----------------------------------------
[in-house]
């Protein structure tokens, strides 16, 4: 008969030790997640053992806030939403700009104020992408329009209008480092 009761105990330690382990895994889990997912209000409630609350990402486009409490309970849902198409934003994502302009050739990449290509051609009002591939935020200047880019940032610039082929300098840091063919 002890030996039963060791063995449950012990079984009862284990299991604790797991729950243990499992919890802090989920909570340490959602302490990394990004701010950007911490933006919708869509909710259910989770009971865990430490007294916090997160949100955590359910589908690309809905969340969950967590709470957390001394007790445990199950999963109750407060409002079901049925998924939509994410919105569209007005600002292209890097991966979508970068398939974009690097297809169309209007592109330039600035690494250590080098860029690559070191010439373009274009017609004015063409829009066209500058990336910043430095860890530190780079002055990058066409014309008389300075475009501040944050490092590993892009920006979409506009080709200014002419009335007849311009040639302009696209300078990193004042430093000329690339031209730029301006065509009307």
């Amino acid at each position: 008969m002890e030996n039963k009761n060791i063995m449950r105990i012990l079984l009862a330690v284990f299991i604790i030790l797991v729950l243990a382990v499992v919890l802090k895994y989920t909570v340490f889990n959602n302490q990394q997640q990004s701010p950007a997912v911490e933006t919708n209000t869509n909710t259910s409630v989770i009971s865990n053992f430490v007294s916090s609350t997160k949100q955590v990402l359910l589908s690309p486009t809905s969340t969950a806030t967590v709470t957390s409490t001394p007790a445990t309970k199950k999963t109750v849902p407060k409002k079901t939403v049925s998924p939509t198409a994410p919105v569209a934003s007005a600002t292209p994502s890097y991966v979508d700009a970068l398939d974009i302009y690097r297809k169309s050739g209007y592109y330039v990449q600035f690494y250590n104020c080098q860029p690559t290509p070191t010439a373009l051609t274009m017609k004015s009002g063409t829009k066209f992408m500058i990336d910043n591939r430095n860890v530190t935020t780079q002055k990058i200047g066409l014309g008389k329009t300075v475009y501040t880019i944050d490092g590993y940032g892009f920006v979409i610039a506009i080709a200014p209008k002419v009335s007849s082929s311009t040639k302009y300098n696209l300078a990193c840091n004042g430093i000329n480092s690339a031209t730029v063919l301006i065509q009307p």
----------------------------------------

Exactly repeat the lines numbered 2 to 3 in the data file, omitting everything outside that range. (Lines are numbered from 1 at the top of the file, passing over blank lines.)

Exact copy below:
């Protein structure tokens, strides 16, 4: 008969030790997640053992806030939403700009104020992408329009209008480092 009761105990330690382990895994889990997912209000409630609350990402486009409490309970849902198409934003994502302009050739990449290509051609009002591939935020200047880019940032610039082929300098840091063919 002890030996039963060791063995449950012990079984009862284990299991604790797991729950243990499992919890802090989920909570340490959602302490990394990004701010950007911490933006919708869509909710259910989770009971865990430490007294916090997160949100955590359910589908690309809905969340969950967590709470957390001394007790445990199950999963109750407060409002079901049925998924939509994410919105569209007005600002292209890097991966979508970068398939974009690097297809169309209007592109330039600035690494250590080098860029690559070191010439373009274009017609004015063409829009066209500058990336910043430095860890530190780079002055990058066409014309008389300075475009501040944050490092590993892009920006979409506009080709200014002419009335007849311009040639302009696209300078990193004042430093000329690339031209730029301006065509009307």
């Amino acid at each position: 008969m002890e030996n039963k009761n060791i063995m449950r105990i012990l079984l009862a330690v284990f299991i604790i030790l797991v729950l243990a382990v499992v919890l802090k895994y989920t909570v340490f889990n959602n302490q990394q997640q990004s701010p950007a997912v911490e933006t919708n209000t869509n909710t259910s409630v989770i009971s865990n053992f430490v007294s916090s609350t997160k949100q955590v990402l359910l589908s690309p486009t809905s969340t969950a806030t967590v709470t957390s409490t001394p007790a445990t309970k199950k999963t109750v849902p407060k409002k079901t939403v049925s998924p939509t198409a994410p919105v569209a934003s007005a600002t292209p994502s890097y991966v979508d700009a970068l398939d974009i302009y690097r297809k169309s050739g209007y592109y330039v990449q600035f690494y250590n104020c080098q860029p690559t290509p070191t010439a373009l051609t274009m017609k004015s009002g063409t829009k066209f992408m500058i990336d910043n591939r430095n860890v530190t935020t780079q002055k990058i200047g066409l014309g008389k329009t300075v475009y501040t880019i944050d490092g590993y940032g892009f920006v979409i610039a506009i080709a200014p209008k002419v009335s007849s082929s311009t040639k302009y300098n696209l300078a990193c840091n004042g430093i000329n480092s690339a031209t730029v063919l301006i065509q009307p």